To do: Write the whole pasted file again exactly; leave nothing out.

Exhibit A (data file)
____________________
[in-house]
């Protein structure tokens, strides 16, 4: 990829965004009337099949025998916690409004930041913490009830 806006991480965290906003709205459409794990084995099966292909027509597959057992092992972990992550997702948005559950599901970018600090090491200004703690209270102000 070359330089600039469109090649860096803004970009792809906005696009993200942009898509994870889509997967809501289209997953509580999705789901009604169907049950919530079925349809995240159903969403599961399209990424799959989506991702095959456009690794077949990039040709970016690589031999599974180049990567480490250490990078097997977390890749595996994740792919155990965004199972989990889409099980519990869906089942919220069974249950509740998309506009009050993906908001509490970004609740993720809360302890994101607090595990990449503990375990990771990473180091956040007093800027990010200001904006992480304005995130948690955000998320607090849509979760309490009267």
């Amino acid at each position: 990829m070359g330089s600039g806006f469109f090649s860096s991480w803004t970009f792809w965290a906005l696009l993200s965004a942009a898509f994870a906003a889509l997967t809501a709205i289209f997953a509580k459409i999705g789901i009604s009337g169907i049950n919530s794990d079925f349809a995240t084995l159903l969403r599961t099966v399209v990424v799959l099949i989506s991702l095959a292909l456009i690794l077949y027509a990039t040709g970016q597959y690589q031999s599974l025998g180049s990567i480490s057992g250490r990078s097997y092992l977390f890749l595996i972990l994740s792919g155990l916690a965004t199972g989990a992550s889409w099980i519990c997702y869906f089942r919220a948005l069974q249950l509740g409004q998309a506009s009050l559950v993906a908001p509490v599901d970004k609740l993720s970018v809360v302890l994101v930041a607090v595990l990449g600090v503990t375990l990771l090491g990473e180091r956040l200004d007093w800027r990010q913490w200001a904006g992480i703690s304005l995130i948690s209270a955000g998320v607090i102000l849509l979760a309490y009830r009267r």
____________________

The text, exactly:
[in-house]
């Protein structure tokens, strides 16, 4: 990829965004009337099949025998916690409004930041913490009830 806006991480965290906003709205459409794990084995099966292909027509597959057992092992972990992550997702948005559950599901970018600090090491200004703690209270102000 070359330089600039469109090649860096803004970009792809906005696009993200942009898509994870889509997967809501289209997953509580999705789901009604169907049950919530079925349809995240159903969403599961399209990424799959989506991702095959456009690794077949990039040709970016690589031999599974180049990567480490250490990078097997977390890749595996994740792919155990965004199972989990889409099980519990869906089942919220069974249950509740998309506009009050993906908001509490970004609740993720809360302890994101607090595990990449503990375990990771990473180091956040007093800027990010200001904006992480304005995130948690955000998320607090849509979760309490009267």
């Amino acid at each position: 990829m070359g330089s600039g806006f469109f090649s860096s991480w803004t970009f792809w965290a906005l696009l993200s965004a942009a898509f994870a906003a889509l997967t809501a709205i289209f997953a509580k459409i999705g789901i009604s009337g169907i049950n919530s794990d079925f349809a995240t084995l159903l969403r599961t099966v399209v990424v799959l099949i989506s991702l095959a292909l456009i690794l077949y027509a990039t040709g970016q597959y690589q031999s599974l025998g180049s990567i480490s057992g250490r990078s097997y092992l977390f890749l595996i972990l994740s792919g155990l916690a965004t199972g989990a992550s889409w099980i519990c997702y869906f089942r919220a948005l069974q249950l509740g409004q998309a506009s009050l559950v993906a908001p509490v599901d970004k609740l993720s970018v809360v302890l994101v930041a607090v595990l990449g600090v503990t375990l990771l090491g990473e180091r956040l200004d007093w800027r990010q913490w200001a904006g992480i703690s304005l995130i948690s209270a955000g998320v607090i102000l849509l979760a309490y009830r009267r």